The Labour transport convener of the capital has suggested a low-emission zone (LEZ) will inevitably cover the entire city as rules tighten up in the coming years.

Edinburgh will roll out its LEZ in June, with the area covering some of the city centre – but key routes such as Queen Street do not fall into the zone.

Vehicles entering the LEZ must meet certain Euro emission standards or face fines.

Edinburgh City Council’s transport convener, Scott Arthur, has raised the possibility of the LEZ rules being strengthened or even using a ‘pay-as-you-drive’ model for a more targeted approach.

The suggestion comes as Environmental Standards Scotland (ESS) calls for a tightening of the air pollution limits for particulate matter (PM) to safeguard the population’s health.

In a new report, ESS has investigated new World Health Organisation (WHO) guidance, advising that more stringent limits for particulate matter should be introduced to safeguard public health.

ESS’s analysis sets out that Scotland, along with most other countries, does not currently meet the new WHO guidelines advised for particulate matter and recommends legal targets are tightened.

The European Union is already proposing a tightening of limits and the Scottish Government will need to take action if it wants to maintain alignment with European legislation, as is SNP policy.

Mark Roberts, chief executive of ESS, said: “Scotland has made significant progress in recent decades in reducing emissions of particulate matter and is currently largely meeting its objectives and limit values for concentrations of particulate matter.

“However, the scientific evidence has strengthened about the damage to human health caused by particulate matter. This is why it is important that the Scottish Government updates the limits for particulate matter in Scotland to reflect this evidence.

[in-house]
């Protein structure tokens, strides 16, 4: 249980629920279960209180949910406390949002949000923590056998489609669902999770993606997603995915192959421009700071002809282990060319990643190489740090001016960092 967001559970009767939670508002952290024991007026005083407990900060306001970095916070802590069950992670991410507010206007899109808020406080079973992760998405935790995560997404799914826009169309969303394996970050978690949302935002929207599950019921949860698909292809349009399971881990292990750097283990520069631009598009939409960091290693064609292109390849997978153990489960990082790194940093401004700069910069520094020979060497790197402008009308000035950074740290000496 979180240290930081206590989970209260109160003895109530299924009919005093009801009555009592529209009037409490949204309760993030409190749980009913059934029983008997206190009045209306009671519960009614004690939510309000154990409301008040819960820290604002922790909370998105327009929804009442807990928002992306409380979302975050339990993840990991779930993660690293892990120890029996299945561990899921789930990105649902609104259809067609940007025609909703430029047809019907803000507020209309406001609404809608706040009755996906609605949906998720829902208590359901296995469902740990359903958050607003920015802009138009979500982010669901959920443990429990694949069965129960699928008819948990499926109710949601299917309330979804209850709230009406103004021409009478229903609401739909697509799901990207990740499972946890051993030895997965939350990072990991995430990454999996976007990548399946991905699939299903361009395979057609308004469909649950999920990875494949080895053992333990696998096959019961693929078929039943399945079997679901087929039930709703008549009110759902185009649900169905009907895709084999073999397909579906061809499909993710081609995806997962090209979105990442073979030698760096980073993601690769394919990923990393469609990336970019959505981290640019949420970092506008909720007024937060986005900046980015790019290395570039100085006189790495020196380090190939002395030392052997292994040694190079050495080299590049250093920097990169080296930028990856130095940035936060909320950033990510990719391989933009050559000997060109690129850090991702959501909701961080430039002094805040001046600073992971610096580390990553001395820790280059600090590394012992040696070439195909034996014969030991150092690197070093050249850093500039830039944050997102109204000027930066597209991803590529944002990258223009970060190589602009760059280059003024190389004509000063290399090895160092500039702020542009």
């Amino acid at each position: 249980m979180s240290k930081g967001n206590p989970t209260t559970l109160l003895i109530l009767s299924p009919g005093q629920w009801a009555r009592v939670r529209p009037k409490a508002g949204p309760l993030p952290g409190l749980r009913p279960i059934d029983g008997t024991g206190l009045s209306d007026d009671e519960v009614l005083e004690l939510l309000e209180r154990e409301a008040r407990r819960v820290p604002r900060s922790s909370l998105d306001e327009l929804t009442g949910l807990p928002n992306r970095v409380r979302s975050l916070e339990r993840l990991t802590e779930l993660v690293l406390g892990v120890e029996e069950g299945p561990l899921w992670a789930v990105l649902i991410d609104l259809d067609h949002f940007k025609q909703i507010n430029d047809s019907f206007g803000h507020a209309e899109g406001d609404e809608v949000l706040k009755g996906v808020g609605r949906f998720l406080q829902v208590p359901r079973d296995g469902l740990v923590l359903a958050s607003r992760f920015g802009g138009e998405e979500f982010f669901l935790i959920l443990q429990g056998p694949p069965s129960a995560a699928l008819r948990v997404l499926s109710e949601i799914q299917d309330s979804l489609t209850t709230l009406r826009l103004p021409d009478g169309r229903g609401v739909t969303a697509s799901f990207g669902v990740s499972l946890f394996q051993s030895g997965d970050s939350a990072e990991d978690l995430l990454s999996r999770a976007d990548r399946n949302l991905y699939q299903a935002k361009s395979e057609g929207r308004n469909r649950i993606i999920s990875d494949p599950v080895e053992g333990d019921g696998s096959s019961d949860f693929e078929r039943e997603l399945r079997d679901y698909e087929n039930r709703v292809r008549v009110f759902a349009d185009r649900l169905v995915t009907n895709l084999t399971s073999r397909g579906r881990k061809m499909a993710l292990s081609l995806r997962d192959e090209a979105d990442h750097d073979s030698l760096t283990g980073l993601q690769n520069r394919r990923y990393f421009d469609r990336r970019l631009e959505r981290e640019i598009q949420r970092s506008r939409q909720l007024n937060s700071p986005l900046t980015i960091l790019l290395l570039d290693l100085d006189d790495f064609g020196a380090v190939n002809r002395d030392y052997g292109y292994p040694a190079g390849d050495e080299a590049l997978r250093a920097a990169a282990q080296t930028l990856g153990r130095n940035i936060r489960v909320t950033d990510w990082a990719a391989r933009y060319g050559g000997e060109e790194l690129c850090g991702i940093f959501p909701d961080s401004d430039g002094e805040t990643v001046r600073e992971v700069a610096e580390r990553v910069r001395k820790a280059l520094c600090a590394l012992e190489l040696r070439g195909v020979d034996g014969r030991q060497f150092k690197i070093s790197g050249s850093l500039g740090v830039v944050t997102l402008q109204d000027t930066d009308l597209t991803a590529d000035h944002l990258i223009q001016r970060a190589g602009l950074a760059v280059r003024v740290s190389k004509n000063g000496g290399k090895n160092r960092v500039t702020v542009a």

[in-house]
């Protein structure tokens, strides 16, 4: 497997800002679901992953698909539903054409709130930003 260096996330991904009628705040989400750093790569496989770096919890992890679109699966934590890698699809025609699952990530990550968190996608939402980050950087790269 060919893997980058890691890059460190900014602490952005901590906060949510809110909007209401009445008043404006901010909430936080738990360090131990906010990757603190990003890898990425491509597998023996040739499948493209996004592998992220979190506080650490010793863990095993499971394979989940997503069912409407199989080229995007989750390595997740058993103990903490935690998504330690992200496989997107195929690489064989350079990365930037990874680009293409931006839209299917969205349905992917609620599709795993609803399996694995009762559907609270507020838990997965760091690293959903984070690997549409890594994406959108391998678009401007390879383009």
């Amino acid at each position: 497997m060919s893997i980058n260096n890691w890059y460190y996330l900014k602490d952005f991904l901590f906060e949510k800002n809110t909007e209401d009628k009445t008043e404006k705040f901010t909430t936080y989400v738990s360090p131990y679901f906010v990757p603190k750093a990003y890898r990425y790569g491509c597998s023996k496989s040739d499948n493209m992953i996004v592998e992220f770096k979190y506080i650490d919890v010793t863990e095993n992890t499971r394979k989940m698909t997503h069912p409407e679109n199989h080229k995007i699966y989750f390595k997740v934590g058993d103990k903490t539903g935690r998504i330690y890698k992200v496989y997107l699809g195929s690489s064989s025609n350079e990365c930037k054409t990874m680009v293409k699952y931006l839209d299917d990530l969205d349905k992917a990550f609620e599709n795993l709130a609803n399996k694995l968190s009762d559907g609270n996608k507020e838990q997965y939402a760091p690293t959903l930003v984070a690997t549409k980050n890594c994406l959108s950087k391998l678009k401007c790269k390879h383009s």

“Emissions from transport have rightly been the focus of recent decades. Attention now needs to be widened to include other sectors. Our analysis concludes that emissions from industry, agriculture and residential combustion now need attention to make further improvements.”

Looking ahead to Edinburgh’s LEZ rolling out in June, Mr Arthur said the policy is not “going to have any more than an incremental impact” on traffic levels in the city centre.

He said: “It will clean up air quality because we already know lots of people have upgraded their vehicles or moved to other transport modes in advance of it.

“We’ve seen compliance levels are quite high, particularly amongst petrol vehicles.

“Things are heading in the right direction, air quality is improving already.”

Mr Arthur added that the Scottish Government “set the standards” of air quality for LEZs, stressing the council cannot set the limits.

He said: “We have no power to change the limits including moving to cleaner vehicles.

“The Scottish Government based it on Euro standards, which I think was a mistake – they should have based it on actual emissions from the vehicles.

“If you have a tiny little car that might be quite efficient, you could be banned because it’s older – yet you could still drive in your 5L Range Rover.

“There’s something not quite right there.”

The transport and environment convener acknowledged that the plan, which was watered down from the original plan to cover the entire city boundary, “was the least popular option”.

Mr Arthur said: “It was the option we could get people to agree with rather than everybody was delighted.”

"The (current) one itself isn’t going to get smaller. The emission standards are only going to get stricter.”

Asked if the entire city will eventually be covered by an LEZ, Mr Arthur sad: “That’s going to happen anyway.”

He added: “I think we’re moving that way.

“The challenge was the LEZ encourages people to switch but the outer zone would have been too much of a jump for people. It would have really impacted on the economy.”

Mr Arthur pointed to pay-as-you drive road-charging model The Herald previously revealed the council is in discussions with the Scottish Government over.

He said: “ You could choose more polluting vehicles and make it more expensive for them to come into the city. You might not have to have that outer LEZ proposal anymore.”